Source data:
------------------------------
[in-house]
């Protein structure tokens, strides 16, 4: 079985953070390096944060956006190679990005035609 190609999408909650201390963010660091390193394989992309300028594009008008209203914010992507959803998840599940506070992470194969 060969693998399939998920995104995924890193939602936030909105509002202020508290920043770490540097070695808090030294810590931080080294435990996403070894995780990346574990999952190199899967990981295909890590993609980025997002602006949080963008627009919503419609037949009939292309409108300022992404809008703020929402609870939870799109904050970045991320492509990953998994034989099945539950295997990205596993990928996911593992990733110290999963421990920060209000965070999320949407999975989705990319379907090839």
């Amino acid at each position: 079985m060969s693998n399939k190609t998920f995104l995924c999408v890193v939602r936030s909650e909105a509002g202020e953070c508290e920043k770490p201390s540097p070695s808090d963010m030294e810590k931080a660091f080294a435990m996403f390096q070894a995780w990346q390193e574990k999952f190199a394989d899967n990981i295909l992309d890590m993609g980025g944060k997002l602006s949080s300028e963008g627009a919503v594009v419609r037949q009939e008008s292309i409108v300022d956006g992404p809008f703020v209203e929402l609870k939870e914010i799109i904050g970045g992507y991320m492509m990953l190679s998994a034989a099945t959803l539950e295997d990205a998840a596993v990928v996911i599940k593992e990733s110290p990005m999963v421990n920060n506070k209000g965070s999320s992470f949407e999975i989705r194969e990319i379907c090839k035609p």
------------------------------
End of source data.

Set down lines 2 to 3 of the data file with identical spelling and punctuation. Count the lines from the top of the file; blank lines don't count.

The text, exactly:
């Protein structure tokens, strides 16, 4: 079985953070390096944060956006190679990005035609 190609999408909650201390963010660091390193394989992309300028594009008008209203914010992507959803998840599940506070992470194969 060969693998399939998920995104995924890193939602936030909105509002202020508290920043770490540097070695808090030294810590931080080294435990996403070894995780990346574990999952190199899967990981295909890590993609980025997002602006949080963008627009919503419609037949009939292309409108300022992404809008703020929402609870939870799109904050970045991320492509990953998994034989099945539950295997990205596993990928996911593992990733110290999963421990920060209000965070999320949407999975989705990319379907090839």
């Amino acid at each position: 079985m060969s693998n399939k190609t998920f995104l995924c999408v890193v939602r936030s909650e909105a509002g202020e953070c508290e920043k770490p201390s540097p070695s808090d963010m030294e810590k931080a660091f080294a435990m996403f390096q070894a995780w990346q390193e574990k999952f190199a394989d899967n990981i295909l992309d890590m993609g980025g944060k997002l602006s949080s300028e963008g627009a919503v594009v419609r037949q009939e008008s292309i409108v300022d956006g992404p809008f703020v209203e929402l609870k939870e914010i799109i904050g970045g992507y991320m492509m990953l190679s998994a034989a099945t959803l539950e295997d990205a998840a596993v990928v996911i599940k593992e990733s110290p990005m999963v421990n920060n506070k209000g965070s999320s992470f949407e999975i989705r194969e990319i379907c090839k035609p």